It has been suggested that one way to deal with doubt about what is confessed is to change what is confessed. That makes sense. After all, if we take the pains to put into writing what it is we believe—and by extension what we reject—it should go without saying that what is put down is actually believed. If we come to seriously doubt what we wrote then it should be changed. But until such time it makes little sense to take exception, all the while maintaining that those outside the parameters of confessional Reformed orthodoxy (e.g. Catholics or evangelicals) are outside the pale. In other words, why can we object but they can’t?
Granted, changing confessional formulation is hard, as it should be. Another, easier way to deal with doubt is to go the way of a certain CRC task force. Because office bearers sometimes misunderstand what signing the form means, Synod 2005 called for a revision of the form’s language to clarify its meaning. However, the task force assigned to this project exceeded their mandate by proposing a document that appears to be a replacement of the traditional form, rather than a clarified or simplified form. They came up with something called the “Covenant of Ordination.” Departing from the historic language of the Form of Subscription, it goes like this:
We the undersigned office bearers of the CRCNA heartily accept the authority of the Word of God as received in the inspired Scriptures of the Old and New Testaments, which reveal the gospel of grace in Jesus Christ, namely the reconciliation of all things in him.
We accept the historic confessions: the Belgic Confessions, the Heidelberg Catechism, and the Canons of Dort, as well as Our World Belongs to God: A Contemporary Testimony, as faithful expressions of the church’s understanding of the gospel for its time and place, which define our tradition and continue to guide us today.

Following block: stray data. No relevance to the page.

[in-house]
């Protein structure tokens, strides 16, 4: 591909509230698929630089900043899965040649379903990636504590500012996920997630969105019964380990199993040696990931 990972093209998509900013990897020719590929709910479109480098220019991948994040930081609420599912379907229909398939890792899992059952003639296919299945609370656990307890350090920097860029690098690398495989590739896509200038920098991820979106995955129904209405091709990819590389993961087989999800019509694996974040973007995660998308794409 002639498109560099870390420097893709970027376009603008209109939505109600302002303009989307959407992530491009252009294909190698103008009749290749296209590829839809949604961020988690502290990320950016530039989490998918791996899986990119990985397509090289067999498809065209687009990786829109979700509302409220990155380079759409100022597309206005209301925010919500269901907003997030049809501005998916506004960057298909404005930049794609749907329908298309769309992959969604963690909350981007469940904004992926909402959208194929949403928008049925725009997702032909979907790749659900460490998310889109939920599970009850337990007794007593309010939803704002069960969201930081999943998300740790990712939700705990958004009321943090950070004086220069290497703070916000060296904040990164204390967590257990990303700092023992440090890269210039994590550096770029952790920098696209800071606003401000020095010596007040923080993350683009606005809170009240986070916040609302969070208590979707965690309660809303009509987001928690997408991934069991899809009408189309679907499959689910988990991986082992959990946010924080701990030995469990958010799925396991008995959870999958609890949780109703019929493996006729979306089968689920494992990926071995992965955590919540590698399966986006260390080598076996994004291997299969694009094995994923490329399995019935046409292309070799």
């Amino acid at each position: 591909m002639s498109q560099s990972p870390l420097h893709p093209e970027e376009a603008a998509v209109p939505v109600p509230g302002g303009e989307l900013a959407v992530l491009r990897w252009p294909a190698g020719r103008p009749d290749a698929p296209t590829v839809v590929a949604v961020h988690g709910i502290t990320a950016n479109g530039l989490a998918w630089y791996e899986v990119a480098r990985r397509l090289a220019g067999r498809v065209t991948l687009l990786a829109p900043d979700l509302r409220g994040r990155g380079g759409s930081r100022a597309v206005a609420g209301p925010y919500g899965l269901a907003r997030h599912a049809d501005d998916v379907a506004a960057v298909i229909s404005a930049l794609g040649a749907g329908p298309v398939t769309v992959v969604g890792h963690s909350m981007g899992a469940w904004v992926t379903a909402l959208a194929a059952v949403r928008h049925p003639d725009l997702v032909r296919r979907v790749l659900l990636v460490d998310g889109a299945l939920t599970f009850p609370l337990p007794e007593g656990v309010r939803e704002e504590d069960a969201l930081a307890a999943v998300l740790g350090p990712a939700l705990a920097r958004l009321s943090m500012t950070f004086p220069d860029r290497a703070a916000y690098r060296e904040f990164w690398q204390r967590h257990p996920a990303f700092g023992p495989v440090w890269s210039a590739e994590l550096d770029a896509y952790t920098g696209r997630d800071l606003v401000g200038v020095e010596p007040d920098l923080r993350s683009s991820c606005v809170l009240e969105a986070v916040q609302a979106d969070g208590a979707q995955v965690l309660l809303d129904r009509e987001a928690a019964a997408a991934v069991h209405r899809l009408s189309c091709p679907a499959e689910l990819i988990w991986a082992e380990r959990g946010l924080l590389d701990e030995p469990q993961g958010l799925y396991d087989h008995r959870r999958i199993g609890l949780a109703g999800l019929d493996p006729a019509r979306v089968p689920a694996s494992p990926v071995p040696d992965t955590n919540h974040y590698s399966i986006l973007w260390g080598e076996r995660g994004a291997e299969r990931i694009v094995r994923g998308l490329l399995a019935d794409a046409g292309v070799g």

We promise with thankfulness for these expressions of faith to be shaped by them in our various callings: preaching, teaching, writing, and serving. We further promise to continually review them in the light of our understanding of Scriptures. Should we any time become convinced that our understanding of the gospel as revealed in the Scriptures has become irreconcilable to the witness of the church as expressed in the above documents, we will communicate our views to the church according to the prescribed procedures and promise to submit to its judgment.
We do this so that the church will remain faithful to, grow in understanding of, and be diligent in living out this witness in all of life to the glory of God.
From my experience in broad evangelicalism, my guess would be that most evangelicals would read this as a much better formulation than the older Form of Subscription, that relic of an entrenched past. Many evangelicals like much of what the forms have to say, but this business of being bound to them irritates modern sensibilities. That is, they have a high opinion of the forms but not a high view.
It has been my opinion that efforts like the Covenant of Ordination reflect an ongoing trajectory toward a broad evangelical posture in relation to confessional formulation and subscription—guiding helps instead of binding authorities. I don’t think I’ve been completely alone in this regard. Whatever else is involved here, one of the interesting things in all of this is how the older forms are much more tolerant of the doubt that always resides in the human heart. That may seem counter-intuitive, given the stout nature of the language in the older forms. But that is the very nature of true Christian faith itself, namely to have an infallible assurance in the midst of doubt. Indeed, doubt is a necessary aspect of true faith as it is set over against sight. Whereas lower views, such as those reflected in the Covenant of Ordination, seem to suggest being ill-at-ease with doubt. So much so that the counter-intutive posture of an infallible assurance in older forms needs to be scaled back in order to make room for what is more comfortable and intuitive, namely sight.